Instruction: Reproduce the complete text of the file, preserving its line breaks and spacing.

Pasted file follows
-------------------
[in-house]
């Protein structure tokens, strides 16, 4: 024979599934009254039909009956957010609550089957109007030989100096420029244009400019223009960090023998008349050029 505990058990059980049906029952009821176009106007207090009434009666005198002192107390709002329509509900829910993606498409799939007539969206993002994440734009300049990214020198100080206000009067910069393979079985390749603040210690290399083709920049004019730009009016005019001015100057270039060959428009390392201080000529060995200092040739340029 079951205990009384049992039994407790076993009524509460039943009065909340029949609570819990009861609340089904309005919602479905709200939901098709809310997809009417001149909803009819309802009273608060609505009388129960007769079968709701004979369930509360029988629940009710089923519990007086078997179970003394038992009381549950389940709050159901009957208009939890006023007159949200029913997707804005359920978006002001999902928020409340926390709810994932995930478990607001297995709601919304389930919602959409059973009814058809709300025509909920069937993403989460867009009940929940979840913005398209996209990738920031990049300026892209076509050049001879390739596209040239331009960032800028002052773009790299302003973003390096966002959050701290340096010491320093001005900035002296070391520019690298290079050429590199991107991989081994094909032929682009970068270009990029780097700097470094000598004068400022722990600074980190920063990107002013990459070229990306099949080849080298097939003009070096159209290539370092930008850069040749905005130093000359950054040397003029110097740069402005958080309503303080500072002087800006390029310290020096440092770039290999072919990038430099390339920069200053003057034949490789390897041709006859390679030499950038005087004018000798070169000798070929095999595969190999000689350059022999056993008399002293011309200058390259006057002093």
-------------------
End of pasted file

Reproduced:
[in-house]
């Protein structure tokens, strides 16, 4: 024979599934009254039909009956957010609550089957109007030989100096420029244009400019223009960090023998008349050029 505990058990059980049906029952009821176009106007207090009434009666005198002192107390709002329509509900829910993606498409799939007539969206993002994440734009300049990214020198100080206000009067910069393979079985390749603040210690290399083709920049004019730009009016005019001015100057270039060959428009390392201080000529060995200092040739340029 079951205990009384049992039994407790076993009524509460039943009065909340029949609570819990009861609340089904309005919602479905709200939901098709809310997809009417001149909803009819309802009273608060609505009388129960007769079968709701004979369930509360029988629940009710089923519990007086078997179970003394038992009381549950389940709050159901009957208009939890006023007159949200029913997707804005359920978006002001999902928020409340926390709810994932995930478990607001297995709601919304389930919602959409059973009814058809709300025509909920069937993403989460867009009940929940979840913005398209996209990738920031990049300026892209076509050049001879390739596209040239331009960032800028002052773009790299302003973003390096966002959050701290340096010491320093001005900035002296070391520019690298290079050429590199991107991989081994094909032929682009970068270009990029780097700097470094000598004068400022722990600074980190920063990107002013990459070229990306099949080849080298097939003009070096159209290539370092930008850069040749905005130093000359950054040397003029110097740069402005958080309503303080500072002087800006390029310290020096440092770039290999072919990038430099390339920069200053003057034949490789390897041709006859390679030499950038005087004018000798070169000798070929095999595969190999000689350059022999056993008399002293011309200058390259006057002093």